Beyond Fashion Summit 2011. We did it!

Thursday, October 27th, 2011 -

The first Beyond Fashion Summit is behind us.  The Beyond team and our many helping hands have come out of the other side and are now looking back on a successful event that saw around 20 speakers inform and inspire more than 100 participants.  In cooperation with the Christian Initiative Romero in the rooms of the Esmod Art School, we achieved our mission: the creation of a space for intensive knowledge exchange and discussion on the theme of fashion and sustainability.  In keeping with our vision, under the conference’s slogan “When Beauty Meets Ethics”, we channelled the discourse to that of the question of beauty and ethics’ compatibility.

Impressed that we boldly travelled down a somewhat limitless and uncharted path, not without it’s fair share of hurdles, we are now, post-event, all the more happier, just as our speakers were with the subject.  Contributions such as Mark Starmann’s 10 Point Plan for a more sustainable the fashion industry and Francois Girbaud passionate call to action to take the future of the industry into our own hands, provided a bit of spectacle and at least a couple of goosebump-moments. Melanie Kuntnawitz from Jack Wolfskin remained calm and level headed despite our highly informed audience dealing out a number of extremely critical questions – it proved to allow for a rare but welcome moment of meaningful interaction between the ‘mainstream’ and the green movement.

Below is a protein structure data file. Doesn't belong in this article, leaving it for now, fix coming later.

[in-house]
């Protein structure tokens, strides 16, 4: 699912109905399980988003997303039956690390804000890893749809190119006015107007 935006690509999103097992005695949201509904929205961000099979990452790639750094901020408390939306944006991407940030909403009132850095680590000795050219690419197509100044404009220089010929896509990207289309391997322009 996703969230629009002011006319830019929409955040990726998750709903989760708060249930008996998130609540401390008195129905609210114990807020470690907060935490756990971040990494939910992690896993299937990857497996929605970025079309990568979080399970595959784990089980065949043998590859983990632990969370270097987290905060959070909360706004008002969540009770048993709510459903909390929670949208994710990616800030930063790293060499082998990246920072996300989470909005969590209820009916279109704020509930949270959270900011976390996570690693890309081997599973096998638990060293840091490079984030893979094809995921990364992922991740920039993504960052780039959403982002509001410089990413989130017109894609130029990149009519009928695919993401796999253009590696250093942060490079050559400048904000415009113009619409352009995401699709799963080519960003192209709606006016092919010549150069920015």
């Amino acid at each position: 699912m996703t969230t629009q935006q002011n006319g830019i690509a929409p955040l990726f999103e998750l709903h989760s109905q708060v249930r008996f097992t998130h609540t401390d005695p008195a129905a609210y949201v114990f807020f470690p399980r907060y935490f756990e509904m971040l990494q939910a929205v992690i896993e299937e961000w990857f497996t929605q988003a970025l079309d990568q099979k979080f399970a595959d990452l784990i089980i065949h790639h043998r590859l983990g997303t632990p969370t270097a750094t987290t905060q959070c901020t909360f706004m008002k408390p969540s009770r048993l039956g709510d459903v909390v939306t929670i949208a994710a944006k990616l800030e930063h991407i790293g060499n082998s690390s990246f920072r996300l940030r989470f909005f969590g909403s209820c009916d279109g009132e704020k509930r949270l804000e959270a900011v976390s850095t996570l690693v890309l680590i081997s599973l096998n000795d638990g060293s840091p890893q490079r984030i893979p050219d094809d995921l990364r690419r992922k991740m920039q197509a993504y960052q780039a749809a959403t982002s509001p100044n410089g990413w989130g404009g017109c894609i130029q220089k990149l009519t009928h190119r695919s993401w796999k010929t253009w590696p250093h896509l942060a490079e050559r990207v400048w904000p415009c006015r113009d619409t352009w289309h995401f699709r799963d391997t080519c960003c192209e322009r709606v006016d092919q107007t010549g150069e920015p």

The pannel saw Elke Gehrke from Stiftung Warentest fearlessly enter the ring with Helga Jóhannsdóttir and Lars Wittenbrink to defend the consumer rights organisation’s controversial CSR test of jeans brands.  She could also have faced some critical questions from the audience, but restraint was shown and it was left to the chair, Kirsten Brodde, to bring some facts to the table through her questioning.  The only obvious result at the close was an clear and unwavering commitment to sustainable practices from Kuyichi.